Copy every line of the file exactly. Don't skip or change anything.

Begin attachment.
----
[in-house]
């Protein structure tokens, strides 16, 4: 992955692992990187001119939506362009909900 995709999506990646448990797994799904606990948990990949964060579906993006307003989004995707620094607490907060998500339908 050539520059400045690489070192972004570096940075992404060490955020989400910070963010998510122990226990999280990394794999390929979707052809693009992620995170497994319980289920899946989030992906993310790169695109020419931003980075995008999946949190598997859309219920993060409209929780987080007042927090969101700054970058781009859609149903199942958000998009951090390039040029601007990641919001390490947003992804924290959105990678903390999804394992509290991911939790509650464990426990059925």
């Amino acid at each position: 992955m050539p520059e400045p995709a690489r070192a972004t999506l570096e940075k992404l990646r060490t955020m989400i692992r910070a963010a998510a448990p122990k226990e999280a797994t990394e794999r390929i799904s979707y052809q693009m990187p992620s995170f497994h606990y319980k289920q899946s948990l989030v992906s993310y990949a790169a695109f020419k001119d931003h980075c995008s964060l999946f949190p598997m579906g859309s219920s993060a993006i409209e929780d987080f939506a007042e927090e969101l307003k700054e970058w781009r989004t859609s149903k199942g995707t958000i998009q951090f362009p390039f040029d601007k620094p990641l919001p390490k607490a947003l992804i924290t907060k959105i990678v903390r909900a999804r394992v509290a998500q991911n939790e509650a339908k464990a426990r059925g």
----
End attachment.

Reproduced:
[in-house]
């Protein structure tokens, strides 16, 4: 992955692992990187001119939506362009909900 995709999506990646448990797994799904606990948990990949964060579906993006307003989004995707620094607490907060998500339908 050539520059400045690489070192972004570096940075992404060490955020989400910070963010998510122990226990999280990394794999390929979707052809693009992620995170497994319980289920899946989030992906993310790169695109020419931003980075995008999946949190598997859309219920993060409209929780987080007042927090969101700054970058781009859609149903199942958000998009951090390039040029601007990641919001390490947003992804924290959105990678903390999804394992509290991911939790509650464990426990059925």
């Amino acid at each position: 992955m050539p520059e400045p995709a690489r070192a972004t999506l570096e940075k992404l990646r060490t955020m989400i692992r910070a963010a998510a448990p122990k226990e999280a797994t990394e794999r390929i799904s979707y052809q693009m990187p992620s995170f497994h606990y319980k289920q899946s948990l989030v992906s993310y990949a790169a695109f020419k001119d931003h980075c995008s964060l999946f949190p598997m579906g859309s219920s993060a993006i409209e929780d987080f939506a007042e927090e969101l307003k700054e970058w781009r989004t859609s149903k199942g995707t958000i998009q951090f362009p390039f040029d601007k620094p990641l919001p390490k607490a947003l992804i924290t907060k959105i990678v903390r909900a999804r394992v509290a998500q991911n939790e509650a339908k464990a426990r059925g």